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Thread: Republicans at it again in Ohio!

  1. #1
    Elite Member Sojiita's Avatar
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    Angry Republicans at it again in Ohio!

    New Registration Rules Stir Voter Debate in Ohio


    By IAN URBINA
    Published: August 6, 2006
    CLEVELAND — For Tony Minor, the pastor of the Community of Faith Assembly in a run-down section of East Cleveland, Ohio’s new voter registration rules have meant spending two extra hours a day collecting half as many registration cards from new voters as he did in past years.

    Republicans say the new rules are needed to prevent fraud, but Democrats say they are making it much harder to register the poor.
    In the last year, six states have passed such restrictions, and in three states, including Ohio, civic groups have filed lawsuits, arguing that the rules disproportionately affect poor neighborhoods.

    But nowhere have the rules been as fiercely debated as here, partly because they are being administered by J. Kenneth Blackwell, the secretary of state and the Republican candidate in one of the most closely watched governor’s races in the country, a contest that will be affected by the voter registration rules. Mr. Blackwell did not write the law, but he has been accused of imposing regulations that are more restrictive than was intended.

    Under the law, passed by the Republican-led state legislature in January 2006, paid voter registration workers must personally submit the voter registration cards to the state, rather than allow the organizations overseeing the drives to vet and submit them in bulk.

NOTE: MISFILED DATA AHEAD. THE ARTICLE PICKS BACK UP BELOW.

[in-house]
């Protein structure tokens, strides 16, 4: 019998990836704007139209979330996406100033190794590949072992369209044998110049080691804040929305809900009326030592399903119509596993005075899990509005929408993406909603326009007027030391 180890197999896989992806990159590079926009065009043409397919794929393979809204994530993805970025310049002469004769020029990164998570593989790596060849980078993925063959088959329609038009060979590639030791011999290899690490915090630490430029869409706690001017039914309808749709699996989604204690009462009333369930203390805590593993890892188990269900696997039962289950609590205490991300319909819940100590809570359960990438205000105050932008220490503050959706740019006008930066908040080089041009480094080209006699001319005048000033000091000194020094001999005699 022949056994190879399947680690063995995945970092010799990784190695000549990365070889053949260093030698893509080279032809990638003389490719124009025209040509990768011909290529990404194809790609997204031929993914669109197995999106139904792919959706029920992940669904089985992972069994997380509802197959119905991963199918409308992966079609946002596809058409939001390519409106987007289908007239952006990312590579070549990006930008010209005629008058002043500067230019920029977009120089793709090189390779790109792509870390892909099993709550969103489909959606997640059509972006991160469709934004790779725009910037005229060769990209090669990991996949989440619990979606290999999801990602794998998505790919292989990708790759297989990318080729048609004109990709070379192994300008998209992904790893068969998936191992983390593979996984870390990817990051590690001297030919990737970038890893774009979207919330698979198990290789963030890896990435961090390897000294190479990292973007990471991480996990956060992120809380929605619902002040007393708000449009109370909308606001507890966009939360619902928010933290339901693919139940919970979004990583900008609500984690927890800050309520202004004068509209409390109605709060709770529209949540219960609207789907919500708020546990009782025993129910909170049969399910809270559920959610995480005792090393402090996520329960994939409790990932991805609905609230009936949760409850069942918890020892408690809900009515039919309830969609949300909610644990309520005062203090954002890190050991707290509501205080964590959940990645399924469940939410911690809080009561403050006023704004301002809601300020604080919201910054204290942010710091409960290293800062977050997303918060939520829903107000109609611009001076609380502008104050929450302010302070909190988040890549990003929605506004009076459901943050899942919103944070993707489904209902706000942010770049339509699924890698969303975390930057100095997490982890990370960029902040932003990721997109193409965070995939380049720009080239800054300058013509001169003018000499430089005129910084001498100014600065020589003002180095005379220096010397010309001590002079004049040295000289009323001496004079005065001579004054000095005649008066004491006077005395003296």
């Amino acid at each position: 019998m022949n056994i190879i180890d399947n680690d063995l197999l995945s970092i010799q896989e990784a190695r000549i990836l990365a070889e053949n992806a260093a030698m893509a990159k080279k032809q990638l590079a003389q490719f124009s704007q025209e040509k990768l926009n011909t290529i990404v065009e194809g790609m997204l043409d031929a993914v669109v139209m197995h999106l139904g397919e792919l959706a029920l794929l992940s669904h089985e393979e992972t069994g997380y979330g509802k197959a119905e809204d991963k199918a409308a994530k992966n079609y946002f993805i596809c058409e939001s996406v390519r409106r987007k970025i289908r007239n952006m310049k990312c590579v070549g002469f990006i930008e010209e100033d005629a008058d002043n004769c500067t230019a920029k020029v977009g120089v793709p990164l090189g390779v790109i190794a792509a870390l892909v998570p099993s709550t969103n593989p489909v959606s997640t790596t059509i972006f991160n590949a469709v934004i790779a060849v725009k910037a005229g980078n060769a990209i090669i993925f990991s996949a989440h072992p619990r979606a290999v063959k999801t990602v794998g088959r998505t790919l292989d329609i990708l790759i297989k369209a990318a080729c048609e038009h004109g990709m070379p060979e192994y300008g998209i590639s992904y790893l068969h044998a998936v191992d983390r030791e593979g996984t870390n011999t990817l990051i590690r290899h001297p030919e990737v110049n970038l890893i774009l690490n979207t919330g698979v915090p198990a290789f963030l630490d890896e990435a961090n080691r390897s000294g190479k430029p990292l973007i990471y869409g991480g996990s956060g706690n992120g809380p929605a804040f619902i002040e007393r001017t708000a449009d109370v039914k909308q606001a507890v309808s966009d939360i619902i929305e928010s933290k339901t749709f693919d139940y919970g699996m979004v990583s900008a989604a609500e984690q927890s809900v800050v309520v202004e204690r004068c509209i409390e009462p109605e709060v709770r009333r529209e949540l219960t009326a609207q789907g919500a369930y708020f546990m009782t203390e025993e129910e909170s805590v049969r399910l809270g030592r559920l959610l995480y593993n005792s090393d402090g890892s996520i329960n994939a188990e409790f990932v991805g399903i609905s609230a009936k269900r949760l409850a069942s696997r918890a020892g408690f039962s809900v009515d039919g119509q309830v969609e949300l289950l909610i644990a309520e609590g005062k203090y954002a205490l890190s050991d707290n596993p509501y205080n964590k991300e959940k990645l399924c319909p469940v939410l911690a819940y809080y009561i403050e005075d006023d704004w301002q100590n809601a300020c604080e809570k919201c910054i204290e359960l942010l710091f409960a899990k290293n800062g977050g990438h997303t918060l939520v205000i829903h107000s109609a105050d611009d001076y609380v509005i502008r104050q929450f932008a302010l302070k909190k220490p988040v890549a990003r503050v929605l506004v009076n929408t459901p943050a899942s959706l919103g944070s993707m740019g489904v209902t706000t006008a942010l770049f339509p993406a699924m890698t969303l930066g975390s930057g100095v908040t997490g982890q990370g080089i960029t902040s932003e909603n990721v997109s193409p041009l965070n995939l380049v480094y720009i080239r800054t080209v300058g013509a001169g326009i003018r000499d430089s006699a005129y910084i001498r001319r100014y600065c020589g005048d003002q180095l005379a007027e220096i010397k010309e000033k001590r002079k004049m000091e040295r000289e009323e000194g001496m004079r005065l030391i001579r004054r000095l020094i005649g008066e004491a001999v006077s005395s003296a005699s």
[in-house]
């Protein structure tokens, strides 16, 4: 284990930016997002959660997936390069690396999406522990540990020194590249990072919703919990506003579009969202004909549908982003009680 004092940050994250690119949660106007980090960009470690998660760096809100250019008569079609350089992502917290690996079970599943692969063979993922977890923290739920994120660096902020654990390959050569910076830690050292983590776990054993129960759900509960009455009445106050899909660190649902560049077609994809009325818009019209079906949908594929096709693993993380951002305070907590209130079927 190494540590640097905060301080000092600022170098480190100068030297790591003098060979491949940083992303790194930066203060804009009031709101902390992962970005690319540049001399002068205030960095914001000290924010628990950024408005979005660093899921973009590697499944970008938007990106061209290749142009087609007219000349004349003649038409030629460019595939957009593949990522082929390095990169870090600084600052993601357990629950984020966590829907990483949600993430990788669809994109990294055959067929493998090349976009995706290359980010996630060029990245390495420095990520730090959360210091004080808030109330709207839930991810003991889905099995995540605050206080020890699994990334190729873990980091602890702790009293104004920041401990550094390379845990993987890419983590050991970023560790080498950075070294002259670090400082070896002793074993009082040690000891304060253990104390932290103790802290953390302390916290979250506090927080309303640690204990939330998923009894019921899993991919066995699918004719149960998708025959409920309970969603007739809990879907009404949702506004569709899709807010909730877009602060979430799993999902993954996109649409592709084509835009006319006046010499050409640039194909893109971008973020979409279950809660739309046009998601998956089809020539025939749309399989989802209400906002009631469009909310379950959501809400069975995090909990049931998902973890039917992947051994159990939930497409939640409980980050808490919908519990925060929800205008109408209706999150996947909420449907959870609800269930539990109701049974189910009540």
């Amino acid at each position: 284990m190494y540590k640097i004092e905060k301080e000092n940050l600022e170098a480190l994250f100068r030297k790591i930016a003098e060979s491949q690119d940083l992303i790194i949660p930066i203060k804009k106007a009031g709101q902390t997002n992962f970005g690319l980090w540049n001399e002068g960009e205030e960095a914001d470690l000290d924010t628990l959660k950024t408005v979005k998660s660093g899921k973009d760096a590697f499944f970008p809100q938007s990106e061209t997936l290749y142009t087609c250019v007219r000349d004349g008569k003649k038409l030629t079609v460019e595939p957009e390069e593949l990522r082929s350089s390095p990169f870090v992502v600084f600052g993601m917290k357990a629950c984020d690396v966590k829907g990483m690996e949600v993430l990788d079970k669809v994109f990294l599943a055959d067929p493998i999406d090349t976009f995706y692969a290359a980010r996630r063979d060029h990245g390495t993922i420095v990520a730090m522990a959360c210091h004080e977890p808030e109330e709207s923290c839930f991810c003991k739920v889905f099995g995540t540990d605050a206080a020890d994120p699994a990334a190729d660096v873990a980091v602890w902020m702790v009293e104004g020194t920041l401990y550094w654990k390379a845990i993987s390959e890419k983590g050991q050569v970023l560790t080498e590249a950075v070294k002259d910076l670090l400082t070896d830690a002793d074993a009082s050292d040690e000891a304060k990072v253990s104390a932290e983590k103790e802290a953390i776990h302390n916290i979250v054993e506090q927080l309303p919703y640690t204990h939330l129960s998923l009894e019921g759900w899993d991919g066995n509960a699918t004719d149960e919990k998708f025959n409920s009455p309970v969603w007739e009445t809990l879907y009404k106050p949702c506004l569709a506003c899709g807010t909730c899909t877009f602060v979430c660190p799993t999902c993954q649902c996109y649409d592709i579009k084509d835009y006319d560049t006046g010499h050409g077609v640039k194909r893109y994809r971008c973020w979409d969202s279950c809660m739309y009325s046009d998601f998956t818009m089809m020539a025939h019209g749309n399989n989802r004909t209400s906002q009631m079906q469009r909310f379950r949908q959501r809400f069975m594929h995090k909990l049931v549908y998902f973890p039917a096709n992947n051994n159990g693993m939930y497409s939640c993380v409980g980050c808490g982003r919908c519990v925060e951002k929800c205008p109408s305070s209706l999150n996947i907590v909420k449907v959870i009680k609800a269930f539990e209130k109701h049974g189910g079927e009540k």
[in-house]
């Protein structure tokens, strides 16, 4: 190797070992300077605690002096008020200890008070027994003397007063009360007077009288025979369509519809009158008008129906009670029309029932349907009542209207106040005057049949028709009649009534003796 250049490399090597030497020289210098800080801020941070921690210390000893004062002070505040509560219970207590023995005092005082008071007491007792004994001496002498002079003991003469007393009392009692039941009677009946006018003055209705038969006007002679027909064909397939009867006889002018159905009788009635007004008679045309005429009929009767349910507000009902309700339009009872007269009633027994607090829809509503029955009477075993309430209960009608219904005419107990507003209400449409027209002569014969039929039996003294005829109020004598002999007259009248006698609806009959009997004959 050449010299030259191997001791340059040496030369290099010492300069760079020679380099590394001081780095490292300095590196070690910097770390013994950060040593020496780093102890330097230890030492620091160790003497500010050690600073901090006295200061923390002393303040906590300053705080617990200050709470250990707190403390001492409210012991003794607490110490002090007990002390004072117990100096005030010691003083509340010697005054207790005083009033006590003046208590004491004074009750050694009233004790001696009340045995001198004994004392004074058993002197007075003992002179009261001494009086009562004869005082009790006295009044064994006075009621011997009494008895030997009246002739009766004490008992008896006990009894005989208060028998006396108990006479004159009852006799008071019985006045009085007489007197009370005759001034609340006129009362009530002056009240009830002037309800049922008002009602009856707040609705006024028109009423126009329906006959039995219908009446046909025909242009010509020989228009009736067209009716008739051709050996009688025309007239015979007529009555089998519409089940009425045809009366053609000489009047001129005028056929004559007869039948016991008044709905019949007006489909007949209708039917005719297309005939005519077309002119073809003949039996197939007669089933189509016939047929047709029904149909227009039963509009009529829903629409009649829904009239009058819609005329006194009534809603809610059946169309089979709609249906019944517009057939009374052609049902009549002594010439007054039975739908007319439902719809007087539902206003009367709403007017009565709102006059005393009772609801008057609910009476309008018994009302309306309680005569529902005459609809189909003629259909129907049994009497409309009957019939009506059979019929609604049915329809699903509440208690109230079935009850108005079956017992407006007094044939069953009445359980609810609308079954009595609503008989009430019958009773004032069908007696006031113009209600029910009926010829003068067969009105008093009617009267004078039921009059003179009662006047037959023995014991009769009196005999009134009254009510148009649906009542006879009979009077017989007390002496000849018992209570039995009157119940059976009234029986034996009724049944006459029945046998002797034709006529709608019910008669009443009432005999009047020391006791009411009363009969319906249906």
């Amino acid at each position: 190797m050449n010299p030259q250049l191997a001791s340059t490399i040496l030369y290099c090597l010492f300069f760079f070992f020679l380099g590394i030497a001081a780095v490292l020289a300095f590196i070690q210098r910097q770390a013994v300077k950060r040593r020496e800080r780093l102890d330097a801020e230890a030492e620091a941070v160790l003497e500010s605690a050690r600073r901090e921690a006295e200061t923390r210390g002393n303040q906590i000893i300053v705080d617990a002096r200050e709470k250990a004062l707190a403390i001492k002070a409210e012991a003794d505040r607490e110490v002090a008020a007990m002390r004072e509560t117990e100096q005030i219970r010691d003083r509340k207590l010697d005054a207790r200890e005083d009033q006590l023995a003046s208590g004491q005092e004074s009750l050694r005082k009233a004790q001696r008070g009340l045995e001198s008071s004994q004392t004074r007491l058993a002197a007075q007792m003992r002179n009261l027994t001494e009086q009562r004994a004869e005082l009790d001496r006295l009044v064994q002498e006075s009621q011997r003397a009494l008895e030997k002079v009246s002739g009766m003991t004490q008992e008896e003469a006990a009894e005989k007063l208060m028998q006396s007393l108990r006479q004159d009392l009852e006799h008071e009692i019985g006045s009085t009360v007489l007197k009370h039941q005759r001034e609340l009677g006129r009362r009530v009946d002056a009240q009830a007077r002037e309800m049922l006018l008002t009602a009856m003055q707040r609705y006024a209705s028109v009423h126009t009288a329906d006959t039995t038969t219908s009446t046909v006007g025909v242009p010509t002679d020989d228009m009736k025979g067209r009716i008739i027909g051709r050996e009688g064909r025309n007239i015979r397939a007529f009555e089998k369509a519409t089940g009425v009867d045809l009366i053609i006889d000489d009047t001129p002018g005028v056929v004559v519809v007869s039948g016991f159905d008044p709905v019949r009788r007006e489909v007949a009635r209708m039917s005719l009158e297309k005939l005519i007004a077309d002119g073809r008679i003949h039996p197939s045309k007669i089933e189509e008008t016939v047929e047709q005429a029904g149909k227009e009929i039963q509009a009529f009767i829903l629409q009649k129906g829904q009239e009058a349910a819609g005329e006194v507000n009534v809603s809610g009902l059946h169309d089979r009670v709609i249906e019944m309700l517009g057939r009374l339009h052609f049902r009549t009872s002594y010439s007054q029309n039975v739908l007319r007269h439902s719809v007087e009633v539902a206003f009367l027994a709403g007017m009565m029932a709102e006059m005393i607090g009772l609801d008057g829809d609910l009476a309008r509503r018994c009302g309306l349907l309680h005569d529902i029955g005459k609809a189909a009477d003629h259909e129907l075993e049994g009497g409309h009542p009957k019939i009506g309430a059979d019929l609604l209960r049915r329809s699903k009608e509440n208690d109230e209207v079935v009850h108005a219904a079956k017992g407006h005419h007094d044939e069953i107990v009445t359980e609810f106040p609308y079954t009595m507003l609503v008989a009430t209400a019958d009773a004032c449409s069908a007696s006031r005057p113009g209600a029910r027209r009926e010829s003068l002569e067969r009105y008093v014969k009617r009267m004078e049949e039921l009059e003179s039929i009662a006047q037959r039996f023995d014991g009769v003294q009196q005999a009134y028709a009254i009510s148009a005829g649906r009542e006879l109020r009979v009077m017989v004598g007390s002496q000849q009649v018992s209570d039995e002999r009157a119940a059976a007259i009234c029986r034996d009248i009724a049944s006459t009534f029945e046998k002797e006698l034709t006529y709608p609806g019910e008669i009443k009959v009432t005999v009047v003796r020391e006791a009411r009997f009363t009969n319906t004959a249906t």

By requiring paid canvassers to sign and put their addresses on the voter registration cards they collect, and by making them criminally liable for any irregularities on the cards, the rules have made it more difficult to use such workers, who most often work in lower-income and Democratic-leaning neighborhoods, where volunteers are scarce.

    “In Washington, D.C., Congress may have passed the voting rights bill to extend voter participation,” said Katy Gall, organizing director of Ohio Acorn, an advocacy group that focuses on poor neighborhoods. “But out here at the grass roots, things are headed in the opposite direction.”

    Ms. Gall said the group had collected fewer than 200 new voter registration cards in the last month, down from an average of 7,000 a month before the regulations took effect on May 2.

    “Quit whining,” said the Rev. Russell Johnson, the pastor of Fairfield Christian Church, who chuckled while shaking his head. “We work with the same challenges that everyone else does and we’re not having trouble.”

    Surrounded by cornfields and middle-income homes, Mr. Johnson’s 4,000-member evangelical church in Lancaster, Ohio, is part of a coalition of conservative groups that aims to sign up 200,000 new voters by November, he said.

    In the past several elections, Republicans have been effective in registering voters and getting them to the polls. Mr. Johnson said conservatives were better able to depend on voter registration volunteers because the conservatives had a message that attracted people who were willing to work free.